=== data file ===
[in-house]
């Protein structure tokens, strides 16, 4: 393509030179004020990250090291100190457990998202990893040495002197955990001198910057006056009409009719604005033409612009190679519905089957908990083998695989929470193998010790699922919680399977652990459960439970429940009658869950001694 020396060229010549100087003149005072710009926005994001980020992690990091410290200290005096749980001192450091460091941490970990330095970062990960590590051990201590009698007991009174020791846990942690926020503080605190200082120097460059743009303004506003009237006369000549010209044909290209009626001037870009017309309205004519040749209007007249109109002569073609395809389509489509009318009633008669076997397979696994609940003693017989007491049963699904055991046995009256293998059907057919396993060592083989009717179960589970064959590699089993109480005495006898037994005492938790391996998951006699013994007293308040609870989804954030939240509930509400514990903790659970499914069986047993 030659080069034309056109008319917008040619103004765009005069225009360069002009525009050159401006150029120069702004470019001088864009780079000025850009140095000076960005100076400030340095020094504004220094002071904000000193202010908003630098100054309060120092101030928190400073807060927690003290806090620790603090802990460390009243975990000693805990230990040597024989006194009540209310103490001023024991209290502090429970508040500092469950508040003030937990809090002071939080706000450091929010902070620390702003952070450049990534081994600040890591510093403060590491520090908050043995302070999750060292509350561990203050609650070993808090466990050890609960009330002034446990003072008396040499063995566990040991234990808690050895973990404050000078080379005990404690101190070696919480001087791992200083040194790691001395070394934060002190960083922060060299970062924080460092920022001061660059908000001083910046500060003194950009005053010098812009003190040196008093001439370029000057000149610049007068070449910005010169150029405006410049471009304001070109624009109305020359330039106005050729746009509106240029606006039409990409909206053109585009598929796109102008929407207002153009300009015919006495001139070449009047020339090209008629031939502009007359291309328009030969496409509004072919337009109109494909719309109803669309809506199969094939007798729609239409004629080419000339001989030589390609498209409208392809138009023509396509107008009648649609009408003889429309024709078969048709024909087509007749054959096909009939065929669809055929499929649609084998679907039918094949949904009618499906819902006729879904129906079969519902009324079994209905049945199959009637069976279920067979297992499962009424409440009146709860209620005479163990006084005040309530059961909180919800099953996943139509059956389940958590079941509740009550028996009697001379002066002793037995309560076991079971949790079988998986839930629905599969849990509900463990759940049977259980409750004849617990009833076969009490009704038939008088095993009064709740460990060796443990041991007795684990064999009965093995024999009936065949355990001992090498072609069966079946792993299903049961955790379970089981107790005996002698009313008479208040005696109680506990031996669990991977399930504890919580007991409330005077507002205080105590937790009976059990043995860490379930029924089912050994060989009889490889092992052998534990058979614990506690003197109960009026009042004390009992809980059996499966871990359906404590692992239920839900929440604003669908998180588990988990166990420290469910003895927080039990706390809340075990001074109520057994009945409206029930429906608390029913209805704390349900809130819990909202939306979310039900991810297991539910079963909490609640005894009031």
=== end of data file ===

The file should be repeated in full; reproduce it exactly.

[in-house]
């Protein structure tokens, strides 16, 4: 393509030179004020990250090291100190457990998202990893040495002197955990001198910057006056009409009719604005033409612009190679519905089957908990083998695989929470193998010790699922919680399977652990459960439970429940009658869950001694 020396060229010549100087003149005072710009926005994001980020992690990091410290200290005096749980001192450091460091941490970990330095970062990960590590051990201590009698007991009174020791846990942690926020503080605190200082120097460059743009303004506003009237006369000549010209044909290209009626001037870009017309309205004519040749209007007249109109002569073609395809389509489509009318009633008669076997397979696994609940003693017989007491049963699904055991046995009256293998059907057919396993060592083989009717179960589970064959590699089993109480005495006898037994005492938790391996998951006699013994007293308040609870989804954030939240509930509400514990903790659970499914069986047993 030659080069034309056109008319917008040619103004765009005069225009360069002009525009050159401006150029120069702004470019001088864009780079000025850009140095000076960005100076400030340095020094504004220094002071904000000193202010908003630098100054309060120092101030928190400073807060927690003290806090620790603090802990460390009243975990000693805990230990040597024989006194009540209310103490001023024991209290502090429970508040500092469950508040003030937990809090002071939080706000450091929010902070620390702003952070450049990534081994600040890591510093403060590491520090908050043995302070999750060292509350561990203050609650070993808090466990050890609960009330002034446990003072008396040499063995566990040991234990808690050895973990404050000078080379005990404690101190070696919480001087791992200083040194790691001395070394934060002190960083922060060299970062924080460092920022001061660059908000001083910046500060003194950009005053010098812009003190040196008093001439370029000057000149610049007068070449910005010169150029405006410049471009304001070109624009109305020359330039106005050729746009509106240029606006039409990409909206053109585009598929796109102008929407207002153009300009015919006495001139070449009047020339090209008629031939502009007359291309328009030969496409509004072919337009109109494909719309109803669309809506199969094939007798729609239409004629080419000339001989030589390609498209409208392809138009023509396509107008009648649609009408003889429309024709078969048709024909087509007749054959096909009939065929669809055929499929649609084998679907039918094949949904009618499906819902006729879904129906079969519902009324079994209905049945199959009637069976279920067979297992499962009424409440009146709860209620005479163990006084005040309530059961909180919800099953996943139509059956389940958590079941509740009550028996009697001379002066002793037995309560076991079971949790079988998986839930629905599969849990509900463990759940049977259980409750004849617990009833076969009490009704038939008088095993009064709740460990060796443990041991007795684990064999009965093995024999009936065949355990001992090498072609069966079946792993299903049961955790379970089981107790005996002698009313008479208040005696109680506990031996669990991977399930504890919580007991409330005077507002205080105590937790009976059990043995860490379930029924089912050994060989009889490889092992052998534990058979614990506690003197109960009026009042004390009992809980059996499966871990359906404590692992239920839900929440604003669908998180588990988990166990420290469910003895927080039990706390809340075990001074109520057994009945409206029930429906608390029913209805704390349900809130819990909202939306979310039900991810297991539910079963909490609640005894009031």